LONDON: European stock markets gained ground on Wednesday (Feb 13) on hopes of progress in the US-China trade spat.
The dollar rose, and oil prices rallied on production cuts by OPEC kingpin Saudi Arabia, which was followed by the United Arab Emirates and Kuwait.
The pound weakened after official data showed UK inflation hit a two-year low and the Brexit impasse dragged on without a breakthrough in sight.
In the United States, President Donald Trump said he might extend his trade deal deadline with Beijing, while a report claimed his Chinese counterpart Xi Jinping would meet top US officials, seeming to boost the prospects of an agreement.
High-level talks are to begin in the Chinese capital on Thursday in a bid to ward off sharp US tariff hikes that could harm the global economy.
Trump said he could let his Mar 1 tariff deadline "slide for a little while" if the two sides were close to a meaningful deal, adding that he expects a summit with President Xi "at some point".
A report in the South China Morning Post said Xi would personally meet the US delegation in Beijing, suggesting a redoubled effort to make progress on a deal.
Washington is demanding changes from Beijing on what it says are unfair commercial practices. An agreement would stop US tariffs more than doubling on US$200 billion in Chinese imports next month.
Tokyo stocks added a further 1.3 per cent after Tuesday's gains to finish at a two-month high.
Hong Kong rose 1.2 per cent, and Shanghai earned 1.8 per cent on the news, following Wall Street's lead.
European equities also advanced, with London closing with a gain of 0.8 per cent, and both Paris and Frankfurt adding 0.4 per cent.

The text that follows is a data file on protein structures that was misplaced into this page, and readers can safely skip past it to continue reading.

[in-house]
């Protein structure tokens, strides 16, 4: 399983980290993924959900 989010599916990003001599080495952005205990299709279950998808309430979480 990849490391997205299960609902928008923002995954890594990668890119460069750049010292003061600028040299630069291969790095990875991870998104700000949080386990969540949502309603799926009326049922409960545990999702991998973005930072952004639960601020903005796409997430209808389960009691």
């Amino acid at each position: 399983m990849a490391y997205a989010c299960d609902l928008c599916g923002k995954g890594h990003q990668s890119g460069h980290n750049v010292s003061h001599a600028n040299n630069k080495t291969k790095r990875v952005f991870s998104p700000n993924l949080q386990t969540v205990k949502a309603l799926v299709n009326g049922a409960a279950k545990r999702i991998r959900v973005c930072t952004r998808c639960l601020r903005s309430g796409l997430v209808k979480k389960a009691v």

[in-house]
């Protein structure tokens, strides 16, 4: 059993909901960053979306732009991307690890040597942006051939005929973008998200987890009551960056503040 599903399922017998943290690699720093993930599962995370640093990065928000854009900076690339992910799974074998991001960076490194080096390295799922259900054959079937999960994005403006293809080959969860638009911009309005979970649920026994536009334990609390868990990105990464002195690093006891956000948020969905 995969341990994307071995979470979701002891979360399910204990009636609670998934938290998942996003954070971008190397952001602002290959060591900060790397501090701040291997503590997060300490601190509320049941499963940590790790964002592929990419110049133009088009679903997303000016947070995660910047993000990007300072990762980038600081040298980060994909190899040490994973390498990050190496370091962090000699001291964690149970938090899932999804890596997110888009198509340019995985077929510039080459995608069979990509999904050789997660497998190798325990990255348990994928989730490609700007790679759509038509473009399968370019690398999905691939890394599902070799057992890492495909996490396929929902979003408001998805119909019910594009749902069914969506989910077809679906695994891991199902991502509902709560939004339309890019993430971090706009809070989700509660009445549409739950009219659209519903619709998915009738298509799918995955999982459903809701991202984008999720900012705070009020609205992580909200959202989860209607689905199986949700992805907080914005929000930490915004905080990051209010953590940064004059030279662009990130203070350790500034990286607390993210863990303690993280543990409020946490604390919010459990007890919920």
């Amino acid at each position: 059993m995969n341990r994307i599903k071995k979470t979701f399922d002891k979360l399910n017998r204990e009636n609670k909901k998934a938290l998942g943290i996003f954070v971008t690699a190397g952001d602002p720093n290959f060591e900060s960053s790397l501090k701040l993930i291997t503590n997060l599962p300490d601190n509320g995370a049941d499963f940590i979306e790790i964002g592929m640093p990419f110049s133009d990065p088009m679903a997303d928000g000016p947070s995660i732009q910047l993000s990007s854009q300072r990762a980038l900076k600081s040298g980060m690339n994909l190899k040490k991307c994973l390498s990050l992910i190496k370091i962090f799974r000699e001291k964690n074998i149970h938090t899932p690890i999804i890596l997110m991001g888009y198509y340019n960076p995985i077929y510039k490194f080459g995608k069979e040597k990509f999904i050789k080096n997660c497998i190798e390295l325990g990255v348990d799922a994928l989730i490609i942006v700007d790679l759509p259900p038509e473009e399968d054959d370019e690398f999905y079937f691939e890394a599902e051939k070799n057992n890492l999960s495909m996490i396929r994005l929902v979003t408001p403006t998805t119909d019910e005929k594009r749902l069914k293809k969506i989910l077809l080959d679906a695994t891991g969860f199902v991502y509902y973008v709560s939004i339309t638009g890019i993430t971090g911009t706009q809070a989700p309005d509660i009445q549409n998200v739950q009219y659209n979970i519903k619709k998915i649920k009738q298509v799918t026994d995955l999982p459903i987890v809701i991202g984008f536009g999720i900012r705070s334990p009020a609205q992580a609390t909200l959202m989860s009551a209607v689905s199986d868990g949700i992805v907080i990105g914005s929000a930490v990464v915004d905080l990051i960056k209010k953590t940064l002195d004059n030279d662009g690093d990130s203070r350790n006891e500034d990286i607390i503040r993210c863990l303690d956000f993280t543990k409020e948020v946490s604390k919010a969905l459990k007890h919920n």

New York's Dow index was also up by 0.4 per cent in midday trading.
Some analysts struck a cautious tone, however, noting that much work needs to be completed before a framework trade agreement between China and the US could be reached.
"The rally in stocks has been based on hope rather than any concrete agreements overnight," warned Oanda senior analyst Jeffrey Halley, predicting short-term volatility to come as headlines emerge from Beijing.
Fiona Cincotta at City Index agreed that "if we don't start seeing something more tangible by March investors are going to get nervous again."
On foreign exchange markets, renewed global investor confidence saw a movement away from the dollar - which has enjoyed a strong rally in the past week - to riskier currencies.
The pound briefly rose above US$1.29 before falling back as Prime Minister Theresa May was accused by the opposition of "running down the clock" and "playing chicken" with Brussels over Brexit talks.
The yuan also earned back losses after it had dropped following the Lunar New Year break.
Trump's suggestion that another chaotic US government shutdown was now unlikely following a deal struck in Congress over border security further fuelled risk appetite.
The deal to offer nearly US$1.4 billion for construction of a Mexico border wall, as well as other security measures, fell far short of Trump's demands but has been presented as a workable compromise.
"I don't think you're going to see a shutdown," said the president.
Key figures around 1650 GMT:
London - FTSE 100: UP 0.8 per cent at 7,190.84 points (close)
Frankfurt - DAX 30: UP 0.4 per cent at 11,167.22 (close)
Paris - CAC 40: UP 0.4 per cent at 5,074.27 (close)
EURO STOXX 50: UP 0.4 per cent at 3,202.37
New York - Dow: UP 0.4 per cent at 25,519.47
Tokyo - Nikkei 225: UP 1.3 per cent at 21,144.48 (close)
Hong Kong - Hang Seng: UP 1.2 per cent at 28,497.59 (close)
Shanghai - Composite: UP 1.8 per cent at 2,721.07 (close)
Euro/dollar: DOWN at US$1.1289 from US$1.1315 at 2130 GMT Tuesday
Pound/dollar: DOWN at US$1.2865 from US$1.2896
Dollar/yen: UP at 110.86 yen from 110.48 yen
Oil - Brent Crude: UP US$1.02 cents at US$63.44 per barrel
Oil - West Texas Intermediate: UP 85 cents at US$53.95 per barrel